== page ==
The aims of this study were to investigate the effects of 5-HT with and without ISO on ICaL, action potential duration (APD), cellular effective refractory period (cERP) and cellular arrhythmic depolarisations (cADs) in atrial myocytes from patients with chronic AF, and to compare these with the effects in atrial myocytes from patients in SR. We also assessed the influence of chronic treatment of patients with a β-adrenoceptor antagonist on the electrophysiological actions of 5-HT in atrial myocytes from patients with and without AF.
Procedures for obtaining human tissue were approved by the local ethical committee and conform to the institutional guidelines. This investigation conforms to the principles outlined in the Declaration of Helsinki . Samples of the right atrial appendage were obtained from 81 consenting patients undergoing cardiac surgery; 66 in SR and 15 in chronic AF. Cardiac rhythm was determined from the pre-operative electrocardiogram, and duration of AF was confirmed from the patients' medical records. Atrial myocytes were isolated enzymatically as described previously .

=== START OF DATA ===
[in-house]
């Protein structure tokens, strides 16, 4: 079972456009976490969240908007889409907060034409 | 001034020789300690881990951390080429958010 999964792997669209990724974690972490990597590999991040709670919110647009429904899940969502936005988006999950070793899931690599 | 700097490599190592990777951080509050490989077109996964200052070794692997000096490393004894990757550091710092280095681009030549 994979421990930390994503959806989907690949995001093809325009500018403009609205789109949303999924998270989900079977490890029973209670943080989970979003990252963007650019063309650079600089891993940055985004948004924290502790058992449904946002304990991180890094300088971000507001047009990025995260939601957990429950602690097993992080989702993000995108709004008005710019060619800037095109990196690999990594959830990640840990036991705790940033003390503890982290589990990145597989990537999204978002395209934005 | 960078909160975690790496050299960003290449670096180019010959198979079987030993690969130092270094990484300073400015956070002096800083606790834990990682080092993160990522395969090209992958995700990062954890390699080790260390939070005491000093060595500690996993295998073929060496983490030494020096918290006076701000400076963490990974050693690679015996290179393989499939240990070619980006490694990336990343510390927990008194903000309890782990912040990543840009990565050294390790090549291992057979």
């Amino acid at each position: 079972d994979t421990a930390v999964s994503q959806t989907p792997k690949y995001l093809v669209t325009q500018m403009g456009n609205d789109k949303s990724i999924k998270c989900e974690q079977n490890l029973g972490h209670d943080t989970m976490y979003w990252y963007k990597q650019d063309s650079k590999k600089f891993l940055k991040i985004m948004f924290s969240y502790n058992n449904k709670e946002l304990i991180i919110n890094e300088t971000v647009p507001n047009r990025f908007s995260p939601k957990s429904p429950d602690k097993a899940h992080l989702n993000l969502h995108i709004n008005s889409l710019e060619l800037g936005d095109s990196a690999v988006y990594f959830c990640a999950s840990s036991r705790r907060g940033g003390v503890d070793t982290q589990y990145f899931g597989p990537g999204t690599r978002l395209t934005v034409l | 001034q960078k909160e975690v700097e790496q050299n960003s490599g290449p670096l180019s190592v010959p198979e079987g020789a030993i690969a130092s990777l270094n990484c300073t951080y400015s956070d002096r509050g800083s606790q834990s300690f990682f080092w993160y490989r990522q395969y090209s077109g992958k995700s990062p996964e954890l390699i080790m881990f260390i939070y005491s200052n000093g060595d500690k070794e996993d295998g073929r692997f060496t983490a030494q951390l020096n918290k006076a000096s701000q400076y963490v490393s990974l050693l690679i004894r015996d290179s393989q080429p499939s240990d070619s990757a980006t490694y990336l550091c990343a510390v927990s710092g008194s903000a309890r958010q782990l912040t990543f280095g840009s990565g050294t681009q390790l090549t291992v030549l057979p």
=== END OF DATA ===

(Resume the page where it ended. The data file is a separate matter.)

The whole-cell perforated patch-clamp technique was used to record ICaL, APD, cERP and cADs as described before . Cells were superfused at 37 °C with a physiological solution containing (mM): NaCl (130), KCl (4), CaCl2 (2), MgCl2 (1), glucose (10), HEPES (10), pH 7.4. To record ICaL, a pipette solution containing (mM): CsCl (30), HEPES (5), MgCl2 (1), Cs methanesulfonic acid (100), NaCl (5), nystatin (0.18) was used. To record action potentials, a pipette solution containing (mM): KCl (30), HEPES (5), MgCl2 (1), K methanesulfonic acid (100), NaCl (5), nystatin (0.18) was used. Using these solutions, a liquid junction potential of + 5.0 ± 0.2 mV (n = 6) was measured (bath relative to pipette) and was compensated for prior to seal formation. The series resistance in cells from patients with and without AF was 9.5 ± 0.3 MΩ (n = 99 cells) and 10.4 ± 0.2 MΩ (n = 352 cells), with a mean cell capacity of 92 ± 2 pF and 78 ± 1 pF (p < 0.05), respectively. Capacitative transients were compensated electronically from the recordings, and the voltage drop across the series resistance was also compensated (68–80%). The software program WinWCP (J. Dempster, University of Strathclyde, UK) was used to stimulate and record electrical activity.